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Poop deck of a model of the Soleil-Royal, as seen from the forecastle

In naval architecture, a poop deck is a deck that forms the roof of a cabin built in the aft (rear) part of the superstructure of a ship.

The name originates from the French word for stern, la poupe, from Latin puppis. Thus the poop deck is technically called a stern deck, which in sailing ships was usually elevated as the roof of the stern or "after" cabin, also known as the "poop cabin". In sailing ships, with the helmsman at the stern, an elevated position was ideal for both navigation and observation of the crew and sails.

The fantail is an overhang at the extreme rear of the ship, aft of the poop deck and closer to level with the main deck.[1][2] On a stern wheel steamboat, the fantail supports the large paddle wheel and is typically angled upwards so the shaft of the paddle wheel can sit higher than the main deck. On some steamboats, the extreme end of the fantail supports "monkey" rudders that mimic the operation of the main rudders in order to provide additional steering control.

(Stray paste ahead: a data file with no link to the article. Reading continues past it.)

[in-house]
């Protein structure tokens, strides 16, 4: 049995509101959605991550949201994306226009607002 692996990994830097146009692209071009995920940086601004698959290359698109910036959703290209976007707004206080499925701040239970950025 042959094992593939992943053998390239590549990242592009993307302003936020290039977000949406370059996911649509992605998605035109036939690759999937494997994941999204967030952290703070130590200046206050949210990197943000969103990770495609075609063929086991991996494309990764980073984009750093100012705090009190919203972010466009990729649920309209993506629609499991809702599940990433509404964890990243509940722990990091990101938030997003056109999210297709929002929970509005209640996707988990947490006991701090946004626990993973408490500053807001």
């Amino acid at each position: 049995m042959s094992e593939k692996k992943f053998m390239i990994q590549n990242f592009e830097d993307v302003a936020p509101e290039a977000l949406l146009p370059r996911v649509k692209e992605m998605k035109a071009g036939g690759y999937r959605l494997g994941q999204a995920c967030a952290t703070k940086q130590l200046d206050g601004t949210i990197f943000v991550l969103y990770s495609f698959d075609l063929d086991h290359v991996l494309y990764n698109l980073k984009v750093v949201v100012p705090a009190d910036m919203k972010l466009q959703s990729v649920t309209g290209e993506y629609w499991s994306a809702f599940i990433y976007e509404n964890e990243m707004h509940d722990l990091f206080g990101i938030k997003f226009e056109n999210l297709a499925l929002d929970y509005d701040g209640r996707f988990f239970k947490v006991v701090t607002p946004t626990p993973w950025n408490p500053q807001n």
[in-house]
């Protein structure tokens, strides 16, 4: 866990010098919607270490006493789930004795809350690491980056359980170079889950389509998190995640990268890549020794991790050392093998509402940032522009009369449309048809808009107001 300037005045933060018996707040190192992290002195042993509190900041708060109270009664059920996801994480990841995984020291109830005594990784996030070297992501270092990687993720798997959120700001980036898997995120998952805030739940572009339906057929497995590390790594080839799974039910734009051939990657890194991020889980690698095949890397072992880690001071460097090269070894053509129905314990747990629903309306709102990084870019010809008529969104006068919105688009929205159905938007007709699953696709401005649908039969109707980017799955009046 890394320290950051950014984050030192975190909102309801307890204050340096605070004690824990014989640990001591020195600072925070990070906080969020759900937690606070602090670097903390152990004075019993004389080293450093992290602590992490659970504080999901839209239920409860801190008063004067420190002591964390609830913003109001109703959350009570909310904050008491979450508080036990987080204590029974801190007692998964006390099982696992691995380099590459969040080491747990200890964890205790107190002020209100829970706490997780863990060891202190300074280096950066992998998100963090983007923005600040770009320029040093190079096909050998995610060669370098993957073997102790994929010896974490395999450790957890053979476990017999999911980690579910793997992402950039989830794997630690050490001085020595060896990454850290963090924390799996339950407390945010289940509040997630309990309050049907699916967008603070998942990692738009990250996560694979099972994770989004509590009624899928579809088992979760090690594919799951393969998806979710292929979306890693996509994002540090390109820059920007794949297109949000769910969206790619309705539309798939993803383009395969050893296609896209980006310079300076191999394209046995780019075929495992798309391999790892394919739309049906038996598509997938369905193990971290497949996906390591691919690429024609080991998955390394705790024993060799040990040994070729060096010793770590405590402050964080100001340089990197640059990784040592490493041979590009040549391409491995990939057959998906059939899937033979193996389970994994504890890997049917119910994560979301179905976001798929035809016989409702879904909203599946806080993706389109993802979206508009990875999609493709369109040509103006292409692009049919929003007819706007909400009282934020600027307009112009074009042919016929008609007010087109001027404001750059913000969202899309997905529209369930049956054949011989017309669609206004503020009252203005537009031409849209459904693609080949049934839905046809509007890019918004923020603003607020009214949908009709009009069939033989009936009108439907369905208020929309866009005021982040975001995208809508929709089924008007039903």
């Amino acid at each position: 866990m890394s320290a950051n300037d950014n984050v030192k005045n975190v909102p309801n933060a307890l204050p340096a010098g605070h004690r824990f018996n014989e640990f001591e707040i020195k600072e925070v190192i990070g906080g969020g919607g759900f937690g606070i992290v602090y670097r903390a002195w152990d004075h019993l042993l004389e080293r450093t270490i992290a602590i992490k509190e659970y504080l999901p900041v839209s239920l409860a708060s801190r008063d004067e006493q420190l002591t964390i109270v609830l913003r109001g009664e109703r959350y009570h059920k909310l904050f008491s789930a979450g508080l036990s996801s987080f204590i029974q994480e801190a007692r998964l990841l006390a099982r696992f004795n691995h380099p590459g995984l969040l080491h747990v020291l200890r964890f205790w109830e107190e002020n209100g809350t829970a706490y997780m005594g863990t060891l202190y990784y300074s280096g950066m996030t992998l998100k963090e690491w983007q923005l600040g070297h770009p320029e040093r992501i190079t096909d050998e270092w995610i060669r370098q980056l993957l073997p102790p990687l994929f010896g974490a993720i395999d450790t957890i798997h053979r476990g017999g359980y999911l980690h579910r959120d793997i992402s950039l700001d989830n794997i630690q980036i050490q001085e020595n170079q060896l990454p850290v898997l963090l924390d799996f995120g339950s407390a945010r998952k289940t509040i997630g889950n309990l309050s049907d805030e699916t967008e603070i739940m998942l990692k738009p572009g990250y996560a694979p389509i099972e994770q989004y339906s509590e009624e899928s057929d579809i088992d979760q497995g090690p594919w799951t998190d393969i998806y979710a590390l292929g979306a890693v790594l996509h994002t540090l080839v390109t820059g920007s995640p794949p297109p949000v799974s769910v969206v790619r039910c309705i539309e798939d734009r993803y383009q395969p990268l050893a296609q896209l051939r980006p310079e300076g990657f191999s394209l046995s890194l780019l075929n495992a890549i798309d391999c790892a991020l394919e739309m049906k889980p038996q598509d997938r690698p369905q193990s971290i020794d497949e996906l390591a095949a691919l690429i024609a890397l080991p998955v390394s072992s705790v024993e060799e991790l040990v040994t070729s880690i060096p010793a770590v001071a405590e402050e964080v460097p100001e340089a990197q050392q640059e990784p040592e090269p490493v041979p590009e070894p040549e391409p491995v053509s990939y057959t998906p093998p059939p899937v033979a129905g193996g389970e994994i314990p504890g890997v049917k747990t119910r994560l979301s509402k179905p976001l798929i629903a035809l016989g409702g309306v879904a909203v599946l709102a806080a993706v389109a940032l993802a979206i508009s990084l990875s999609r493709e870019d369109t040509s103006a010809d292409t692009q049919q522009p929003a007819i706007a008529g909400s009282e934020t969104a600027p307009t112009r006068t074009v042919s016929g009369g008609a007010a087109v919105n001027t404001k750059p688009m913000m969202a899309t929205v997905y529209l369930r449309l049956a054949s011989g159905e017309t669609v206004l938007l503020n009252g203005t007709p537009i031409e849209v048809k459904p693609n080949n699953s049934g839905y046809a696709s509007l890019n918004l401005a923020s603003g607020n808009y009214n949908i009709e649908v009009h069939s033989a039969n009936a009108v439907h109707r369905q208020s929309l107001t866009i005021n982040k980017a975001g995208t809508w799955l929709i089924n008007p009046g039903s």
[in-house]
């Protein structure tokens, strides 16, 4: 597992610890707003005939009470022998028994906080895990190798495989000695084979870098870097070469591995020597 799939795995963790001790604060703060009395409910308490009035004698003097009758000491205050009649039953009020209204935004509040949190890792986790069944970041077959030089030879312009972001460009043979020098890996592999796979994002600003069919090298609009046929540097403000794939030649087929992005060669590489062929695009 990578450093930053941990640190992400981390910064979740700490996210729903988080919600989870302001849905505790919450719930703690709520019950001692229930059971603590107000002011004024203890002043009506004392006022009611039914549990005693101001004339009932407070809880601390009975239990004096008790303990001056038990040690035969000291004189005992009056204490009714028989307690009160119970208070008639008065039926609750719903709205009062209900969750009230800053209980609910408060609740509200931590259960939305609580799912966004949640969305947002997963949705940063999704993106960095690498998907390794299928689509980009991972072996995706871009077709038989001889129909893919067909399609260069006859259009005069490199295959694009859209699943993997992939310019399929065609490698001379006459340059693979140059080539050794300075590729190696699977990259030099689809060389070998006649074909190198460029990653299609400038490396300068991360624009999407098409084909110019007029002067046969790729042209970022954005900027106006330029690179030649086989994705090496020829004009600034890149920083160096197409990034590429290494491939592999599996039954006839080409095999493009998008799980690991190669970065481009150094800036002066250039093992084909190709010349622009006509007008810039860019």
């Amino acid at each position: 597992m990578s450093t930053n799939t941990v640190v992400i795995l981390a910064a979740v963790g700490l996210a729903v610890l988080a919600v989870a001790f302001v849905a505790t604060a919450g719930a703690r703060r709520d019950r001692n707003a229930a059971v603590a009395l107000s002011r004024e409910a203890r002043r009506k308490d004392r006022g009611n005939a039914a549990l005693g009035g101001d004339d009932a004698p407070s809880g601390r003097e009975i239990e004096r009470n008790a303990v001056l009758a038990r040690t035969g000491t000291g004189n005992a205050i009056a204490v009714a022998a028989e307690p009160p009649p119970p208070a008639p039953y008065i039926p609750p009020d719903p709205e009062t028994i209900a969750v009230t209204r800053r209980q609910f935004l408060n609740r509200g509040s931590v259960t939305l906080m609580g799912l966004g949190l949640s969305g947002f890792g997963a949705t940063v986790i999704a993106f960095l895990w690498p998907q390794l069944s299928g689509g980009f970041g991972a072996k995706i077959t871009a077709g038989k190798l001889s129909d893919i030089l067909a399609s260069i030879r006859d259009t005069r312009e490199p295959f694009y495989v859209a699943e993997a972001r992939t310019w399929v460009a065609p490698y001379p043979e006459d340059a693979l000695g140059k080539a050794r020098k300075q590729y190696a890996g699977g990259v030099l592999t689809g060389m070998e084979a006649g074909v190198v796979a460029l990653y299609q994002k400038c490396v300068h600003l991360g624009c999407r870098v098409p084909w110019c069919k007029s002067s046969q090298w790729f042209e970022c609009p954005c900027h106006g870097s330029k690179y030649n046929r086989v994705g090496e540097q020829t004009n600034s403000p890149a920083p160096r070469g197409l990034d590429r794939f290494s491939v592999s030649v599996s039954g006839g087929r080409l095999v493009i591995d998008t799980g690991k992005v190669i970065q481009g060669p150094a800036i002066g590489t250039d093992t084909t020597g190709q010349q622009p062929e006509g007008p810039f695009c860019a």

On modern, motorized warships, the ship functions which were once carried out on the poop deck have been moved to the superstructure in the center of the ship, or the island on the starboard side in the case of aircraft carriers.

In nautical parlance, "to be pooped" means to have a wave come over the stern from abaft.

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